Apparently, a tweet lasts only approximately 18 minutes. Peter Bray ran a survey on the Moz website, and at the 18-minute mark, half of the tweets will have disappeared, and half of them then will have ceased to be of any value to you or your audience. So, after the 12 minutes it took you to compose that post, it will last for about 18 minutes. In a way, it’s not a great return on investment, so you do have to think about when you post, because if you’re posting at times when people are not interested, it’ll be gone by the time they’ve actually had a chance to look at their social media. Facebook, interestingly, has a half-life of 90 minutes. That’s a better ROI than your tweet if it takes you 12 minutes to write a Facebook post. The challenge is if it’s not taking you 12 minutes and you do it too quickly, then it’s considered to have no value and it could possibly annoy your audience and then you get unfollowed. The bottom line, really, is the a tweet lasts 20 minutes, while a Facebook post lasts 90 minutes, and so you have make your content count and worth your followers’ attention, because within two hours, all that work you’ve done is gone. 

For LinkedIn, which is one those with businesses will prioritise the most because of the 590 million plus LinkedIn members all around the world, guidelines from LinkedIn itself suggest that 20 posts per month allows you to reach 60% of your audience. In other words, it’s one post per weekday. They say if you post to your own website or to your own LinkedIn profile, one a day is good, but you can post two to three on your company page. That’s just because those people have already dedicated themselves to your business, and this may not take into account posting into groups, because posting to a group is counted as a separate post and it doesn’t appear on your feed. You could probably increase that frequency then, but it is a lot of work, because each post into each group is a dedicated piece of work.

When should you schedule your posts?

Photo from Sprout Social

The next dimension to think about is time and when to schedule posts. Again, for international businesses, they would need to plan their scheduling across three timezones, and that’s where platforms like Lately, Zoho, Buffer, or HubSpot come in thanks to their sophisticated targeting. With mailing lists, you can also start to create campaigns by geography, so that people are receiving these newsletters at the appropriate time for them. Social media is just the same. Scheduling becomes quite a big aspect, and so there are companies with dedicated social media managers working out which posts have got the right content for their engagement levels, which is the right platform, and which is the right timeline. Don’t forget: each platform will deal with your content differently in different levels of engagement with different kinds of content.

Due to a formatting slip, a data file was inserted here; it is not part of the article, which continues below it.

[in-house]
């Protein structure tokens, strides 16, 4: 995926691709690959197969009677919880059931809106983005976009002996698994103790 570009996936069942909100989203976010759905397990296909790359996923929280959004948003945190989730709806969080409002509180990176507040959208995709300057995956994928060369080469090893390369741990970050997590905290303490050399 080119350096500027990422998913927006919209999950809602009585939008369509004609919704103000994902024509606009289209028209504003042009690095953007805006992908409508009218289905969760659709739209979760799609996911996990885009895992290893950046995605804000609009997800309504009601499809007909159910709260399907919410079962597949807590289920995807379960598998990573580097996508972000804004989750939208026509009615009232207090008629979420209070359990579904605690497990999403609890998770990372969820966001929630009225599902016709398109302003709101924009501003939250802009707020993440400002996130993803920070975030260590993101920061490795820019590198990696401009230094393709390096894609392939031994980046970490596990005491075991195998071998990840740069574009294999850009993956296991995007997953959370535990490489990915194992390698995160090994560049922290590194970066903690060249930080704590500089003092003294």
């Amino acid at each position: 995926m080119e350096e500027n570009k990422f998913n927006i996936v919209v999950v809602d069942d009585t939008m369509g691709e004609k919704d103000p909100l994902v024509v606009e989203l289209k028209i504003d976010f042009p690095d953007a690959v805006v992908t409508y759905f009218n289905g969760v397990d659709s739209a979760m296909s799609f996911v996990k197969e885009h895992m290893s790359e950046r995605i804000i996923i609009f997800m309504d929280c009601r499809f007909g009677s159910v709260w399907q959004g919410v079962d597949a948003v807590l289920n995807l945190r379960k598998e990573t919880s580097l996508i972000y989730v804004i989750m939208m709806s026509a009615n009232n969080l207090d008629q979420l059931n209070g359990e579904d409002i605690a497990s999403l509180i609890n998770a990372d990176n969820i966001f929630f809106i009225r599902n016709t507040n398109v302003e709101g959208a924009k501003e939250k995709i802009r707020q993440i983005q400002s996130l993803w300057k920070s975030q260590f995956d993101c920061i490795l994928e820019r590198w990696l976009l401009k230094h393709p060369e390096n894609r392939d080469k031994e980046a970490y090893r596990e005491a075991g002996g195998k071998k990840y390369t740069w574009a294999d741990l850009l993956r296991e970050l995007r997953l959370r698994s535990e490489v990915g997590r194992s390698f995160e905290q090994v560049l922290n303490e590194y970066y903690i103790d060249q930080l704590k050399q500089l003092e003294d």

Lately is a $200-$300+ subscription per month, and there are others platforms like Lately as well that can help you create and schedule the content with different levels of support. Headliner helps you generate appropriate headlines but doesn’t schedule them for you. You just cut and paste the headlines. There are lots of different tools mentioned on the SPEAK|pr program which are also on this website. At SPEAK|pr, you’ll find the Technology Applications Directory, which has got over 100 of these platforms listed in it. 

All businesses should have an editorial calendar. It’s no longer sufficient to be just posting content. Gary Vee, the social media sensation, has apparently got two to three years of legacy content already loaded thanks to Lately. In other words, even when Gary Vee stops working, he’ll still be online and posting for another 24-36 months. This is connected to batch processing content, and this is obviously the social media distribution part of batch processing. It’s lining things up in advance by channel and by timezone. 

In summary, a minimum workload is posting to Twitter five times a day every couple of hours, between seven in the morning and 11 o’clock at night, posting to Facebook five to 10 times per week, seven times a day, between 10am and 4pm, assuming you’re doing this for your business, and for LinkedIn, just once per day on weekdays before 10 o’clock in the morning or at lunchtime. Those would then get you the three biggest channels. There’s Instagram and YouTube as well, but they’re a whole different story. There is a methodology in all of this social media madness, but it is possible to keep up and frankly, it is essential now to have a social media strategy. The secret is not to get overwhelmed and make it take over your whole strategy and your whole schedule. With that, take into consideration what you’ve learned today and keep on posting on social media, not too much, but just the right amount at the right time and on the right platform.

This article is based on a transcript from my Podcast SPEAK|pr, you can listen here.

Cover Photo from Search Engine Journal